Unpopular Opinion: Anxiety is Good for You

Jason Gutierrez
December 13, 2021

I think it's just a little behind the times.

Let me explain.

Anxiety is the body’s natural reaction to stress

Back in caveman times, stressors were limited to those associated with basic needs — think food, water, and shelter. Though the breadth of problems faced was shallow, the depth was no joke. They were serious problems that often required a survival-mode response aka “hulking out”.

  1. Stress encountered
  2. Brain sends a danger signal to other areas of the body
  3. Adrenal glands pump adrenaline into the bloodstream
  4. Vision, hearing and other senses sharpen
  5. Heart and breathing rates increase, increasing oxygen flow to the brain
  6. Glucose and fat from excess storage locations are released, providing an immediate surge of energy to muscles

You’re no longer Bruce Banner — you’re the mother effin’ Hulk ready for the ultimate battle. You either fight for your life or run like hell.

The system was perfectly designed...until it wasn't

Big stressor, big anxiety response, big action.

Whatever energy your body generated from the stress response it then expelled during the act of “fighting” or “flighting”.

Today, the system still works in exactly the same manner. Except now, in the age of technology, world news, social media, and infinite content:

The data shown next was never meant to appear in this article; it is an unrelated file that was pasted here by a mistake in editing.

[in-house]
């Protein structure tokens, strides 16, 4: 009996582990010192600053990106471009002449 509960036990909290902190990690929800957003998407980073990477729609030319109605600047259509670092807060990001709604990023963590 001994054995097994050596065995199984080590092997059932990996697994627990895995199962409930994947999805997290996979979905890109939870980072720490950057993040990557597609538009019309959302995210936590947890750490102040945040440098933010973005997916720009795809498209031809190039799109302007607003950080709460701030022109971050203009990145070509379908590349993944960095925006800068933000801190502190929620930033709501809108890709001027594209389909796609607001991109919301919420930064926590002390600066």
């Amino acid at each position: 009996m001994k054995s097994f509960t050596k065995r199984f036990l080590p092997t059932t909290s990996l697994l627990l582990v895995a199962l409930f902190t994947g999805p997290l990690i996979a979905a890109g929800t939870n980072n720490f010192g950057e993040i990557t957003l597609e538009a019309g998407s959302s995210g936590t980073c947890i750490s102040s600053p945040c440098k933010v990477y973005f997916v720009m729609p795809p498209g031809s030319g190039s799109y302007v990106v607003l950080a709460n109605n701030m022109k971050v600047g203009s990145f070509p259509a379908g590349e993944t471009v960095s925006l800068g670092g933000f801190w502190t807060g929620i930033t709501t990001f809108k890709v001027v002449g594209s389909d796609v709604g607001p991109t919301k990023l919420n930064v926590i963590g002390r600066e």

• The number of stressors is far greater
  • The magnitude of the stressors (in a live-or-die sense) is much smaller
  • The anxiety response remains unchanged
  • There’s rarely a fight or flight action required

Which means small stressor, BIG anxiety response, small (or no) action.

Small stressors create a big anxiety response, but the amount of energy generated during that response is no longer expelled during the subsequent action… because that action is no longer taking place. There’s no return to baseline, and instead, a new baseline, just a bit higher on the anxiety scale, is where you return.

In small doses this isn’t a problem. The human body is great at adapting and can certainly handle excess energy for a period of time. However, the human body is only human and eventually reaches its limits -- Boom. Anxiety.

Anxiety just wants to help

Its sole purpose is to keep you alive in the face of danger, but evolution is slow, and therefore we're stuck dealing with a primitive response in a technologically advanced world.

Instead of hating anxiety for doing its job, it's better to accept it for its flaws and better manage the situation at hand.

  • Minimize stress
  • Practice mindfulness to lessen the severity of the anxiety response
  • Take action (e.g. lift weights, run, bike, etc.)

When you start focusing on the right variables, anxiety becomes much easier to manage. And dare I say it can actually be good for you given the circumstance.


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